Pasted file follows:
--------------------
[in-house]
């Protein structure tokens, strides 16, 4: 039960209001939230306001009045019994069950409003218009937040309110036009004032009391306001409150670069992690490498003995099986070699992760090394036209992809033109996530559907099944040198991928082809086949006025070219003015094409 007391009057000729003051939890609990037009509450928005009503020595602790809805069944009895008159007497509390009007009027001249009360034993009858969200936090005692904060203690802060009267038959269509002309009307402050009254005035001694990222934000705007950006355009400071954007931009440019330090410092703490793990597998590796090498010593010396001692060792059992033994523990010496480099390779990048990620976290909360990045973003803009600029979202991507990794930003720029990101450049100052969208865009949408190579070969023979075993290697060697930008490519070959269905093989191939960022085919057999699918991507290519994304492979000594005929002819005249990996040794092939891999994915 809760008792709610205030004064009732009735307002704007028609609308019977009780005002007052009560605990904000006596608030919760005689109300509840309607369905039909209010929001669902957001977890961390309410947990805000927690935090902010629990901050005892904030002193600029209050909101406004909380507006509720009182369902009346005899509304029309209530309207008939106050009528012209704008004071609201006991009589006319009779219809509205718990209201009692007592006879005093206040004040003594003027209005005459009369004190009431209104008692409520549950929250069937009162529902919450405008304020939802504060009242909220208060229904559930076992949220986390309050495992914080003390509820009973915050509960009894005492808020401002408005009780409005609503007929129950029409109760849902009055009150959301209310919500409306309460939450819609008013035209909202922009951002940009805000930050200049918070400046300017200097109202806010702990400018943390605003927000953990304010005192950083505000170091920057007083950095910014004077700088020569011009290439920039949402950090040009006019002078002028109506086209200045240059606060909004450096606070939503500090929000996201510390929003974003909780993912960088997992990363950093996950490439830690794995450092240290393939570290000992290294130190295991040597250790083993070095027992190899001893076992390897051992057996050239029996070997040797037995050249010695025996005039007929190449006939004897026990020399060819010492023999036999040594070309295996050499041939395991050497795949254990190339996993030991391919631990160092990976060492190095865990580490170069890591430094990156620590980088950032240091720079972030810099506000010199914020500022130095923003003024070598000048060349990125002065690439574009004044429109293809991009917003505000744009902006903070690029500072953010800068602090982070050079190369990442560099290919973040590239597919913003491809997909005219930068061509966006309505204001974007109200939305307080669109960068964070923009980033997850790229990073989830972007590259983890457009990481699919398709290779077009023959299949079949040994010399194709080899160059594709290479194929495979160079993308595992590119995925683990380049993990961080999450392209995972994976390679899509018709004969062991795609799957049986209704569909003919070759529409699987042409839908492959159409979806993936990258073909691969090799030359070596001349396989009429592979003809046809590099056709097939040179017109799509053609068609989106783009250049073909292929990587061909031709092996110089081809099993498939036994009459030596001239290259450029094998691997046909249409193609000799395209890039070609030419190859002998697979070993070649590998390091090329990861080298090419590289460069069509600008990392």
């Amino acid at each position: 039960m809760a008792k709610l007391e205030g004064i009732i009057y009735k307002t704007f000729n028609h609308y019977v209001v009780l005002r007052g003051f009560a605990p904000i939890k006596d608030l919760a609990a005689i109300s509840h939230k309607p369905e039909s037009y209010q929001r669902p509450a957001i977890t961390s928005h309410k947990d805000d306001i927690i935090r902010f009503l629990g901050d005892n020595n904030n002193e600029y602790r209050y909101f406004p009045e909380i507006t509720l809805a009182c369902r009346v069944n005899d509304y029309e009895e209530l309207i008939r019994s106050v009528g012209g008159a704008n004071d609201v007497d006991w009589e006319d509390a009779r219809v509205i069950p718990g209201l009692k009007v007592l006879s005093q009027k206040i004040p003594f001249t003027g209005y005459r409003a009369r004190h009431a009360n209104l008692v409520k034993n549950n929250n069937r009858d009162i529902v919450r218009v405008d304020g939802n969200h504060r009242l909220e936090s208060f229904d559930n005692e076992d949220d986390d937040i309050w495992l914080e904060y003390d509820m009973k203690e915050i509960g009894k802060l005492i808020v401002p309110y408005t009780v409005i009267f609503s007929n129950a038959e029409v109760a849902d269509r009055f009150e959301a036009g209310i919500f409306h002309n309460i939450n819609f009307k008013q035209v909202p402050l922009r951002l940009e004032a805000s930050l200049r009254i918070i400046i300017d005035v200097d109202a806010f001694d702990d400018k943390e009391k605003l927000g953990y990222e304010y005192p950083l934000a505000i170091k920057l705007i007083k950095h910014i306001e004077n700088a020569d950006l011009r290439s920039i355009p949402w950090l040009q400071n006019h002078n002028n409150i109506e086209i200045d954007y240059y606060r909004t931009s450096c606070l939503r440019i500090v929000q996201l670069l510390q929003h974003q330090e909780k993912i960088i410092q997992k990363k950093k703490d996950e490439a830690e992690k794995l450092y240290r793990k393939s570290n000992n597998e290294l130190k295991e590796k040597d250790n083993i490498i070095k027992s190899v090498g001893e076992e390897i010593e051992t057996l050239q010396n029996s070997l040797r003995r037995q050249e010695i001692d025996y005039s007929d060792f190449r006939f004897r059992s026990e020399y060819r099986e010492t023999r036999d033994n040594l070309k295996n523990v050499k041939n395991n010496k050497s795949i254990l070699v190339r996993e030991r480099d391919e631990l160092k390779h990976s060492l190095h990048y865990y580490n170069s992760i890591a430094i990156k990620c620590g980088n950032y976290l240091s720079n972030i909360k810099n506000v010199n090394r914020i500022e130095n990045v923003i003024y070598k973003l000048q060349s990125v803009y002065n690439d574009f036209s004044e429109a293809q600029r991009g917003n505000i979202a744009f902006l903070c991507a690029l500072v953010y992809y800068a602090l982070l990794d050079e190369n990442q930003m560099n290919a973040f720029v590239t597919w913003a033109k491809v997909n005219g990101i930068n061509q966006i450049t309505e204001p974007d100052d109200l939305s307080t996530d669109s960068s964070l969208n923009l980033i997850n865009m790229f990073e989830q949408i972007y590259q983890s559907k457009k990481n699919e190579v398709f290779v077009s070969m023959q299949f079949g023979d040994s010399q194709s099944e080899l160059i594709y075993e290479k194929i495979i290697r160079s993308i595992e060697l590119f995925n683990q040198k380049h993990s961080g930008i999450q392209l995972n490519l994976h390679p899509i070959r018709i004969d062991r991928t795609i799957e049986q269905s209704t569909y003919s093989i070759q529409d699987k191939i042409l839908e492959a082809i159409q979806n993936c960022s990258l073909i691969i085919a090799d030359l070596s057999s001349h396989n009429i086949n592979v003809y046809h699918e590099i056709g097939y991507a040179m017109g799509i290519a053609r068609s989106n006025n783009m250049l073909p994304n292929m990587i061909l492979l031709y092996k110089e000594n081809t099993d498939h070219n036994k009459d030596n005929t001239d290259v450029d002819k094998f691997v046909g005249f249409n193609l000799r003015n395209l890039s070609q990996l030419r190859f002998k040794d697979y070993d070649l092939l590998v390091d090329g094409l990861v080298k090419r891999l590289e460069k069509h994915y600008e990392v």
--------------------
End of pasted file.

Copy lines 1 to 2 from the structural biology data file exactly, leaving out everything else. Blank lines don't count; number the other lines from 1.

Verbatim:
[in-house]
């Protein structure tokens, strides 16, 4: 039960209001939230306001009045019994069950409003218009937040309110036009004032009391306001409150670069992690490498003995099986070699992760090394036209992809033109996530559907099944040198991928082809086949006025070219003015094409 007391009057000729003051939890609990037009509450928005009503020595602790809805069944009895008159007497509390009007009027001249009360034993009858969200936090005692904060203690802060009267038959269509002309009307402050009254005035001694990222934000705007950006355009400071954007931009440019330090410092703490793990597998590796090498010593010396001692060792059992033994523990010496480099390779990048990620976290909360990045973003803009600029979202991507990794930003720029990101450049100052969208865009949408190579070969023979075993290697060697930008490519070959269905093989191939960022085919057999699918991507290519994304492979000594005929002819005249990996040794092939891999994915 809760008792709610205030004064009732009735307002704007028609609308019977009780005002007052009560605990904000006596608030919760005689109300509840309607369905039909209010929001669902957001977890961390309410947990805000927690935090902010629990901050005892904030002193600029209050909101406004909380507006509720009182369902009346005899509304029309209530309207008939106050009528012209704008004071609201006991009589006319009779219809509205718990209201009692007592006879005093206040004040003594003027209005005459009369004190009431209104008692409520549950929250069937009162529902919450405008304020939802504060009242909220208060229904559930076992949220986390309050495992914080003390509820009973915050509960009894005492808020401002408005009780409005609503007929129950029409109760849902009055009150959301209310919500409306309460939450819609008013035209909202922009951002940009805000930050200049918070400046300017200097109202806010702990400018943390605003927000953990304010005192950083505000170091920057007083950095910014004077700088020569011009290439920039949402950090040009006019002078002028109506086209200045240059606060909004450096606070939503500090929000996201510390929003974003909780993912960088997992990363950093996950490439830690794995450092240290393939570290000992290294130190295991040597250790083993070095027992190899001893076992390897051992057996050239029996070997040797037995050249010695025996005039007929190449006939004897026990020399060819010492023999036999040594070309295996050499041939395991050497795949254990190339996993030991391919631990160092990976060492190095865990580490170069890591430094990156620590980088950032240091720079972030810099506000010199914020500022130095923003003024070598000048060349990125002065690439574009004044429109293809991009917003505000744009902006903070690029500072953010800068602090982070050079190369990442560099290919973040590239597919913003491809997909005219930068061509966006309505204001974007109200939305307080669109960068964070923009980033997850790229990073989830972007590259983890457009990481699919398709290779077009023959299949079949040994010399194709080899160059594709290479194929495979160079993308595992590119995925683990380049993990961080999450392209995972994976390679899509018709004969062991795609799957049986209704569909003919070759529409699987042409839908492959159409979806993936990258073909691969090799030359070596001349396989009429592979003809046809590099056709097939040179017109799509053609068609989106783009250049073909292929990587061909031709092996110089081809099993498939036994009459030596001239290259450029094998691997046909249409193609000799395209890039070609030419190859002998697979070993070649590998390091090329990861080298090419590289460069069509600008990392």